If the recommended pilot project is run by the CRA, gifting to non-qualified donees will go from edge to mainstream. The design and development of such a CRA pilot project must include the fast-growing space of crowdfunding or risk missing out on the next generation of donors. 

 

Surveys in a data-everywhere world

Recommendation 16 calls for the Government of Canada to prioritize data about the charitable and non-profit sector in all Statistics Canada economic surveys. It also calls for increased collaboration between Statistics Canada and the charitable sector in order to determine what additional data could be consistently collected and disseminated to support the evidence base for decisions made by organizations in the sector.

We now live in a data-everywhere world. Between the internet, social media, email and text communications, platform companies, and connected “smart” devices, we collectively generate a mind-blowing amount of data everyday. This is growing at an ever-increasing rate as more of our world becomes digitized and “datafied.” Surveys are useful but insufficient — surveys offer us insights into what has happened, but only retrospectively and only on limited topics. There is far more data outside the survey and census world than in it. Effective decision-making by charitable organizations requires data that is both within and outside of the sector — looking beyond surveys  must be the focus for Statistics Canada. 

 

Social finance in a changing finance system

Recommendation 14 calls on the Government of Canada, through Employment and Social Development Canada, to support innovation across charitable and non-profit organizations, including through the advisory group managing the Social Finance Fund

At $755 million over 10 years, the Social Finance Fund is Canada’s largest commitment to growing the impact ecosystem through intermediaries. While investments into community loan funds, credit unions, community foundations, chartered banks, or private equity funds might seem like obvious choices, lending, payment, and cryptocurrency fintech companies have seen the most growth in Canada in the last 12 months. To give you a sense of how fast the finance system is changing in Canada, awareness of bitcoin (the largest cryptocurrency) grew from 64 to 85 percent from 2016 to 2017 alone. In the same period, ownership of bitcoin expanded from 2.9 to 5 percent, with the 18-to-24 age group growing the most — from 6 to 14 percent.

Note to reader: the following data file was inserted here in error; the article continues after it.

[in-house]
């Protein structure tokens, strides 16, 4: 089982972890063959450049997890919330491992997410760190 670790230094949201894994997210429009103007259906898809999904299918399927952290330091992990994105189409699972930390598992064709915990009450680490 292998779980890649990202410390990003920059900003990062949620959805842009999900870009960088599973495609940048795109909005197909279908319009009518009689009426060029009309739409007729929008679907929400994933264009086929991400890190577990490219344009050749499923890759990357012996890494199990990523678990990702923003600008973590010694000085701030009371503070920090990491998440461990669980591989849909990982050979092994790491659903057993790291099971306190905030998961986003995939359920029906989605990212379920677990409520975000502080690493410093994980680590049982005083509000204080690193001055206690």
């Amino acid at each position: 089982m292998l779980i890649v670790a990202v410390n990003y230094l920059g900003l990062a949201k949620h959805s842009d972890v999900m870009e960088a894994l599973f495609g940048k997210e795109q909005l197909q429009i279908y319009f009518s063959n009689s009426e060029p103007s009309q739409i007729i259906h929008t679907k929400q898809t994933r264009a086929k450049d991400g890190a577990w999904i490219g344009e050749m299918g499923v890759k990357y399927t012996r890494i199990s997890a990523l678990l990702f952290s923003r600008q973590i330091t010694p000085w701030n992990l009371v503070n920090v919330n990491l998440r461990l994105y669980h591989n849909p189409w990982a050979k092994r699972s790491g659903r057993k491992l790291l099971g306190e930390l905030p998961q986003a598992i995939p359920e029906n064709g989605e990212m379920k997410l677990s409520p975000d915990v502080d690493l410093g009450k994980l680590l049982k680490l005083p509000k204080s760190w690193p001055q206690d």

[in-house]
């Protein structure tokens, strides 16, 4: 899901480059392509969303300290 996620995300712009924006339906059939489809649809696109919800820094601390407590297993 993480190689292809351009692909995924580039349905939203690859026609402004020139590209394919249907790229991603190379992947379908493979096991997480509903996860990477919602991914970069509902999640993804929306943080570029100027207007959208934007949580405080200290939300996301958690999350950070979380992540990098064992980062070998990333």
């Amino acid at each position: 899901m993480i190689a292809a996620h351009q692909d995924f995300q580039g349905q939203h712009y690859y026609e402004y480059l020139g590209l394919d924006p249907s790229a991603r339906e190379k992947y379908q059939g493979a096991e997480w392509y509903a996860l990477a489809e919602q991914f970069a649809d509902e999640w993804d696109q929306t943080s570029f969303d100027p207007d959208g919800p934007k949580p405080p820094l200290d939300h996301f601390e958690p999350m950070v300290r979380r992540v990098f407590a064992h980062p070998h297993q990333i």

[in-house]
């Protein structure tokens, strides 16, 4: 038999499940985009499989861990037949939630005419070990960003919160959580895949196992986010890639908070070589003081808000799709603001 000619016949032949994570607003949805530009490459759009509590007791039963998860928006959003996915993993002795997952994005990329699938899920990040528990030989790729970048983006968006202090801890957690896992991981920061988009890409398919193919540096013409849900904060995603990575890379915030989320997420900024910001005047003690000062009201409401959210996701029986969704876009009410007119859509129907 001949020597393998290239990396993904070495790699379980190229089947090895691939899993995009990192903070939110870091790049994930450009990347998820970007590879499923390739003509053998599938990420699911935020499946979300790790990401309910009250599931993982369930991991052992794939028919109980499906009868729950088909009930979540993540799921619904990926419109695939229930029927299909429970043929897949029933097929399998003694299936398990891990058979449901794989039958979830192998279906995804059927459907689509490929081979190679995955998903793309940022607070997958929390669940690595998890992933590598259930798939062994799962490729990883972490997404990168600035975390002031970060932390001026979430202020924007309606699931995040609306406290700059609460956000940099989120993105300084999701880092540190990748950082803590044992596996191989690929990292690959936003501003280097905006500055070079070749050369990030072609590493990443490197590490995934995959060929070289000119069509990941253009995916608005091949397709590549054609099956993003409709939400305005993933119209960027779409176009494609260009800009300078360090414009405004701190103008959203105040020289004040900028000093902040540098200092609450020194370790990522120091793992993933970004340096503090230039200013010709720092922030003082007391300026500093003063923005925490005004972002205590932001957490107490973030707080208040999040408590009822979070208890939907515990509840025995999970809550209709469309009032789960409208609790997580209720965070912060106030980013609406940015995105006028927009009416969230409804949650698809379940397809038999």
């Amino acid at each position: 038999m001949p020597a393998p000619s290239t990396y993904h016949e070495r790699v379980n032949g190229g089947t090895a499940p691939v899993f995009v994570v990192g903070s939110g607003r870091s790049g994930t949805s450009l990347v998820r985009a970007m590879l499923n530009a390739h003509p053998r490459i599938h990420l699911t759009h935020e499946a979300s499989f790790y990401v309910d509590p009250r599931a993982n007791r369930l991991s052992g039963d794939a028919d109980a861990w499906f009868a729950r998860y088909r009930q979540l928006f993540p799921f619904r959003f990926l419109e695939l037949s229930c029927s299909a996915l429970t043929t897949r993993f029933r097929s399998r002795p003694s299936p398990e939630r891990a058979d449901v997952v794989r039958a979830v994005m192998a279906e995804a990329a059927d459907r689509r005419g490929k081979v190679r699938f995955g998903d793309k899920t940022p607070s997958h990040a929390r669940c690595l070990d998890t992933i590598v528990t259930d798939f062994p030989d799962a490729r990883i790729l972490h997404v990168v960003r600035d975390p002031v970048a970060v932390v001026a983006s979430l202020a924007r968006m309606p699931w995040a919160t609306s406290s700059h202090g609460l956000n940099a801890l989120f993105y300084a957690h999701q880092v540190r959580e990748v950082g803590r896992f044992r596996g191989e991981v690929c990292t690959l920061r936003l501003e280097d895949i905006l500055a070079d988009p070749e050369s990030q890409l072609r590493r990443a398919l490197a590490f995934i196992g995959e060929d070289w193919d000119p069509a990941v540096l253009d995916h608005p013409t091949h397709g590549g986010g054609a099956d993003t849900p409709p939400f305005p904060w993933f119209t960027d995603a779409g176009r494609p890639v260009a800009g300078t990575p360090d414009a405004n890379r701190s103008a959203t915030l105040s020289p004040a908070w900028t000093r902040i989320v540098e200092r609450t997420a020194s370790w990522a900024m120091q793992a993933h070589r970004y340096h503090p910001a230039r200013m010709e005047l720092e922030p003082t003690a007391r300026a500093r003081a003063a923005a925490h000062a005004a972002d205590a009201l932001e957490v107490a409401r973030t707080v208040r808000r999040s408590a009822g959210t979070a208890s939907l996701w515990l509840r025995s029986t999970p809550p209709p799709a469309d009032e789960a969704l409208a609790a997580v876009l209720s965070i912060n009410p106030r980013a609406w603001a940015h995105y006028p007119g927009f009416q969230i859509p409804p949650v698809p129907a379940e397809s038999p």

Not only that, but “open banking” is coming to Canada, as well, which means that for the first time, citizens can authorize third-party service providers to access their financial transaction data using secure online channels. The benefit is that it allows them to access new products and services that can enhance their lives.

The finance system is undergoing radical change. Government of Canada’s roll out of the Social Finance Fund must align with what’s emerging in the finance industry today. 

 

What to watch

It would be a waste if this Senate report becomes obsolete in five years.

There is extraordinary energy and momentum around renewing the sector’s relationship with the Government of Canada. The trick, though, is to ensure that this renewal not only includes what has shaped the world of today but what is shaping the world tomorrow. This might include catalyzing non-obvious relationships, as an example, between the charitable sector and Bank of Canada’s Digital Currencies and Fintech work. It is these types of relationships that will matter in the next decade in order to shape a charitable sector that offers Canadians the best possible solutions and services. 

 

Go deeper

Care to explore the full list of Senate recommendations? Read through the Senate’s Catalyst for Change: A Roadmap to a Stronger Charitable Sector report for a full guide.